A Cleveland Indians fan who was photographed two years ago wearing red face and a faux feather headdress apologized for his actions to a Native American activist Monday.
While the weather stopped players from hitting the field for their season opener, or as they coined it “Tribe Opener,” it did not stop 60 Native American activists and allies from participating in the yearly protest of the game in Cleveland, Ohio.
Two years ago, a photo went viral of Cleveland-based American Indian Movement activist Robert Roche and Indians fan Pedro Rodriguez who had painted his face red and donned a fake headdress while wearing a T-shirt that read, “Fear the Chief.” Rodriguez claimed he “was honoring” Roche.
Roche, left, and Rodriguez argue about the Cleveland Indians's team name and mascot, Chief Wahoo. Courtesy cleveland.com.
This year, Rodriguez would ask Roche’s forgiveness and admit he was wrong from dressing in red face.
“He approached me and apologized," Roche told ICTMN. "It shocked me. I never expected [that]. He said he was an avid fan, but he was sorry and he understood where I was coming from now.”
Rodriguez said he would no longer use red face, but would still support the team and their mascot.
An unidentified protester holds a sign in protest of the Cleveland Indians's name. Courtesy Robert Roche, American Indian Movement.
Every year since the 1970s, Natives have protested the team’s name and mascot Chief Wahoo. Indians fans are known to wear red face dressed as Wahoo.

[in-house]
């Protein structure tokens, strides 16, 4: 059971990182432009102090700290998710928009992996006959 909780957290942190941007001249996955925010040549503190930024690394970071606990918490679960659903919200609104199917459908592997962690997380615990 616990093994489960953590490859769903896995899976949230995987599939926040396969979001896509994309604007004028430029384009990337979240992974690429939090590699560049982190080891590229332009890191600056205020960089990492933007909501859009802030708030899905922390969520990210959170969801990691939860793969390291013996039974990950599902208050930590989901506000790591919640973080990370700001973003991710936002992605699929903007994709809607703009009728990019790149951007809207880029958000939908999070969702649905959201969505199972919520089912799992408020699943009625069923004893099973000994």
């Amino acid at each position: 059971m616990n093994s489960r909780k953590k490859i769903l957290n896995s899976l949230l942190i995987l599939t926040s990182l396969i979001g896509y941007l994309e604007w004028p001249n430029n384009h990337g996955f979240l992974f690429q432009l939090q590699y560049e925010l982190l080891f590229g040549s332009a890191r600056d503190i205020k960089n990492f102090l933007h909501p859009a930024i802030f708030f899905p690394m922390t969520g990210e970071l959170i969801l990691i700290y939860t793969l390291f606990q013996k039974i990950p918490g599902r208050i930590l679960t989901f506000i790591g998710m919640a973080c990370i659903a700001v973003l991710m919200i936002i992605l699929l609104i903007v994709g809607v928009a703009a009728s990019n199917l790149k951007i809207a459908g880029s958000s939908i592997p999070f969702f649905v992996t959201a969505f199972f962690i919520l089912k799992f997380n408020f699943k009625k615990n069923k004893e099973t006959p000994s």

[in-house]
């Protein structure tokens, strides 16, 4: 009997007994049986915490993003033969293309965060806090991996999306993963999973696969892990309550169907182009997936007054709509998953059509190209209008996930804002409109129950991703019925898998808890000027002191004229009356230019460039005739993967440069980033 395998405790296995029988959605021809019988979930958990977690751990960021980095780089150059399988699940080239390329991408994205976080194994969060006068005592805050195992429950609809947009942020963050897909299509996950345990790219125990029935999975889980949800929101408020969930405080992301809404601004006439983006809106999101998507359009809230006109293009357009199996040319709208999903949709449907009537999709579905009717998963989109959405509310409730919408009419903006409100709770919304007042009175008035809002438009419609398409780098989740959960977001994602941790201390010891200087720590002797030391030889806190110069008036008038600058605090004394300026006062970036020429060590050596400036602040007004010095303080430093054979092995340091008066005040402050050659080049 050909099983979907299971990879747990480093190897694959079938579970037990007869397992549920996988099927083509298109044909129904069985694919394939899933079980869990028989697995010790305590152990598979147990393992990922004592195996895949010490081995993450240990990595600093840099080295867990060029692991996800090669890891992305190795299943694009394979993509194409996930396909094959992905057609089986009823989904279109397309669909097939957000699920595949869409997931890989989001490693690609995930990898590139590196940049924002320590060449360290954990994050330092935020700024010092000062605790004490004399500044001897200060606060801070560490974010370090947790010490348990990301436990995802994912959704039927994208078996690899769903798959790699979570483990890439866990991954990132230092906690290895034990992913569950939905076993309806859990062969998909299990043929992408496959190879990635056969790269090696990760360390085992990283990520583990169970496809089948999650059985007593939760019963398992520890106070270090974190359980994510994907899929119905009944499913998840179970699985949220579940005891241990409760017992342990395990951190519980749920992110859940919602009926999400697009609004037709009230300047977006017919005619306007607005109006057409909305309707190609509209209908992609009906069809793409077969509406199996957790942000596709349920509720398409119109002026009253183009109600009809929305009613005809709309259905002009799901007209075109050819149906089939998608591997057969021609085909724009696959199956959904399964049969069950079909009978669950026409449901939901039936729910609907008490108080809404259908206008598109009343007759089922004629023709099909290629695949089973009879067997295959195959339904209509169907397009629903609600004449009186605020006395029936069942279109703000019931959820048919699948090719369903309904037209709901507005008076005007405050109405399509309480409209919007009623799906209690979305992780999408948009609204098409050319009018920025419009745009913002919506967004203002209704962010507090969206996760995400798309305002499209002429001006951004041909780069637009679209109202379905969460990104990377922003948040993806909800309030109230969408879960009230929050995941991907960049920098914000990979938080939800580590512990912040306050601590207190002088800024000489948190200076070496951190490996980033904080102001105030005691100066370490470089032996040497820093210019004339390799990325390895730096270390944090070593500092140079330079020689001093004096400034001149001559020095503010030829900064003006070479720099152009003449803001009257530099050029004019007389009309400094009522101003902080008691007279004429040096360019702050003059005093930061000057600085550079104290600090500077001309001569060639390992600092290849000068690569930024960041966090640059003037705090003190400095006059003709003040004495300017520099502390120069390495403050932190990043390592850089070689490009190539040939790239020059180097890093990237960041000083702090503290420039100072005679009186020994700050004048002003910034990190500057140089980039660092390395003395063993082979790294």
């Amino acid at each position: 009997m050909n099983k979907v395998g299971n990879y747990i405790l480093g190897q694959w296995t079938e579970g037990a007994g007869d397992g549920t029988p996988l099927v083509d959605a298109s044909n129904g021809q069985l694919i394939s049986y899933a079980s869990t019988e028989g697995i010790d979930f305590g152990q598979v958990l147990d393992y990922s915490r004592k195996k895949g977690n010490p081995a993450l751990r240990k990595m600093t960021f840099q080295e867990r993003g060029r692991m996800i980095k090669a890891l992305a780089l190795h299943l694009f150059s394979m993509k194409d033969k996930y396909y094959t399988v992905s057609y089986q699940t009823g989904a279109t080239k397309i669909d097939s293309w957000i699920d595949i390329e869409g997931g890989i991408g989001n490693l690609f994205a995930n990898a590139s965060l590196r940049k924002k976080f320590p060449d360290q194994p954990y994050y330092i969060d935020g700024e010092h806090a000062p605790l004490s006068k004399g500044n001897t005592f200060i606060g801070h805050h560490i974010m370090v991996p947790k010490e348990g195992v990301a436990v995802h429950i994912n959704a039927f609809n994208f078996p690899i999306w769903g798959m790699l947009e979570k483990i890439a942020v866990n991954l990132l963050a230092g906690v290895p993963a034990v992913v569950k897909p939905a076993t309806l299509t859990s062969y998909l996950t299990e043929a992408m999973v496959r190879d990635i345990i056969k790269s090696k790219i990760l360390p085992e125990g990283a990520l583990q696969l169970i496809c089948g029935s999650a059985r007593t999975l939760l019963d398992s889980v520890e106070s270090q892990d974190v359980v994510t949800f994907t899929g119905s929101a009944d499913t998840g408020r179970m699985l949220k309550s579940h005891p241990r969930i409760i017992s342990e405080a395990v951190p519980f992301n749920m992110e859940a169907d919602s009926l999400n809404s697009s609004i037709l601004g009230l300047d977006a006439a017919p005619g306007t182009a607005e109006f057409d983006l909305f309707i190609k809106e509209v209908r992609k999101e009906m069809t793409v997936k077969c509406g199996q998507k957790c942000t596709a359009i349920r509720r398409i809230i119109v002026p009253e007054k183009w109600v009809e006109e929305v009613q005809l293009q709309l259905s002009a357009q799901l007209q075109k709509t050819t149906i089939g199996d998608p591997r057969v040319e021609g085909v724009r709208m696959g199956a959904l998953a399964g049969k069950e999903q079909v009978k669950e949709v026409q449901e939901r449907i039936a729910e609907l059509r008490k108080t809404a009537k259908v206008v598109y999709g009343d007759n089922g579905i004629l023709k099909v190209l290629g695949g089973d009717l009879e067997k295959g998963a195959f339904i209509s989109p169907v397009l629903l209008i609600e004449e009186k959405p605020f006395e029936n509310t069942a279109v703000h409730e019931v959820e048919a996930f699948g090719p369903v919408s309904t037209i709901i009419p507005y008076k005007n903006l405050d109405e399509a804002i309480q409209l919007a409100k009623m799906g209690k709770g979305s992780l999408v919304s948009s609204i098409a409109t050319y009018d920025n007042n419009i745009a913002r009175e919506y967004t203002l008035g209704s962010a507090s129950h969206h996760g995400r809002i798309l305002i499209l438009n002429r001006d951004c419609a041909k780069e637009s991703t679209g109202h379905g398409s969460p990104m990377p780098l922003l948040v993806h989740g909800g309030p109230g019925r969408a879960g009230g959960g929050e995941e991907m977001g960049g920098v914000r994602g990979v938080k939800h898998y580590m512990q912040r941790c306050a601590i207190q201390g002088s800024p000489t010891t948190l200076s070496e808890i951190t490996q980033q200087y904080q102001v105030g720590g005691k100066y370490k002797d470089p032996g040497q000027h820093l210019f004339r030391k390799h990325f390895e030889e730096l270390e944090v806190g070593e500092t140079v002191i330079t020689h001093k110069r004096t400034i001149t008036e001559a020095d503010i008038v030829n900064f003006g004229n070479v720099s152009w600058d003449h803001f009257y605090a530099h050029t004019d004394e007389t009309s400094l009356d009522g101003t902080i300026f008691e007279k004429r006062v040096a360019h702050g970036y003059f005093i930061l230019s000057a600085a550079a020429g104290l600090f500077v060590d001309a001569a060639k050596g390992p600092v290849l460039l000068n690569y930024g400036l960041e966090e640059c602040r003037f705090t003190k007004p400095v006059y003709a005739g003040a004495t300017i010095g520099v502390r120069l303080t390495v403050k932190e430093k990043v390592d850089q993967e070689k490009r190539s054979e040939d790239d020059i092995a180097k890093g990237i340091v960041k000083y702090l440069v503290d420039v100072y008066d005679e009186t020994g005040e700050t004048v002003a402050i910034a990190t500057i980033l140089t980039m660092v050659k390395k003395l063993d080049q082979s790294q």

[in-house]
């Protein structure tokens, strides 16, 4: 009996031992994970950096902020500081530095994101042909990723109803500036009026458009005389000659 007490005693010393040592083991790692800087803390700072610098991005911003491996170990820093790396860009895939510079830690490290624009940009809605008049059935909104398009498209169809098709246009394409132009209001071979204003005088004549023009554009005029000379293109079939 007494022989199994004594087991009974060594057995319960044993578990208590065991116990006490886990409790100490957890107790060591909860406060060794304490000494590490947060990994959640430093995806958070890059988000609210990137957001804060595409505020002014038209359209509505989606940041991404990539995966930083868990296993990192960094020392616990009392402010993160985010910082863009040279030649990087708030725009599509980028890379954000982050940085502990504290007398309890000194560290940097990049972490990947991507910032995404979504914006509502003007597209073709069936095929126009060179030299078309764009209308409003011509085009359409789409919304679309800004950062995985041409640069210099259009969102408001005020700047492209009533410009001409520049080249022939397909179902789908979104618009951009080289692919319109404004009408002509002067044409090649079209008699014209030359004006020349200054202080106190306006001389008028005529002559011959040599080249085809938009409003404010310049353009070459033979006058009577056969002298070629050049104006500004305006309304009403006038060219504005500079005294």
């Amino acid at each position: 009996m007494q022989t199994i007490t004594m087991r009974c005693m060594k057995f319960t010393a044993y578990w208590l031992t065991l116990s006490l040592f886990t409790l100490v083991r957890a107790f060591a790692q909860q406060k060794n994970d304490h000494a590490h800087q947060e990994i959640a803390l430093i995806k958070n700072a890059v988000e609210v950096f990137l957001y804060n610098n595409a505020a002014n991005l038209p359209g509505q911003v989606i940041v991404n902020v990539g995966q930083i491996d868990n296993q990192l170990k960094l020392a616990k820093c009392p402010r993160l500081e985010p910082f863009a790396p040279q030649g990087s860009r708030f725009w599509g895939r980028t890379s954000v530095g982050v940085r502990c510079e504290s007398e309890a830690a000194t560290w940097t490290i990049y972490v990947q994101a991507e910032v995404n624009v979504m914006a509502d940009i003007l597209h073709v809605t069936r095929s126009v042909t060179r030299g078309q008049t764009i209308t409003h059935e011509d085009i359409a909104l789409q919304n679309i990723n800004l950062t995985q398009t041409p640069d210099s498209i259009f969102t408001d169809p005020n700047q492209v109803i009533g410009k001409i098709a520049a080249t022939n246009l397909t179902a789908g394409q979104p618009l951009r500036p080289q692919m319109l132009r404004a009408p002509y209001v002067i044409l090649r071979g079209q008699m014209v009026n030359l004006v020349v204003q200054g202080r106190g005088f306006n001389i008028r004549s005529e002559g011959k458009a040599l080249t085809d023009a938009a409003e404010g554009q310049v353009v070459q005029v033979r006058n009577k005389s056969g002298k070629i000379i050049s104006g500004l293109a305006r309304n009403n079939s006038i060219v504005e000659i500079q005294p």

“We used to do it weekly, but right now people are so busy we try to protest the team once a month,” Roche said.
Many of the protesters at the Cleveland Indians's season opener were students from nearby Many of them students from Case Western Reserve University. Courtesy Robert Roche, American Indian Movement.
This year would also show a turn in the way some Indians fans viewed their own actions. The organization announced last week they would "minimize" their use of its Chief Wahoo logo.
Every year, waves of protests grow demanding U.S. teams to stop using Native American mascots and slurs, and despite mounting tension, teams like the Cleveland Indians and the Washington NFL team refuse to change their name or mascots. The organizations maintain they are honoring Native American’s with their team names and their mascots.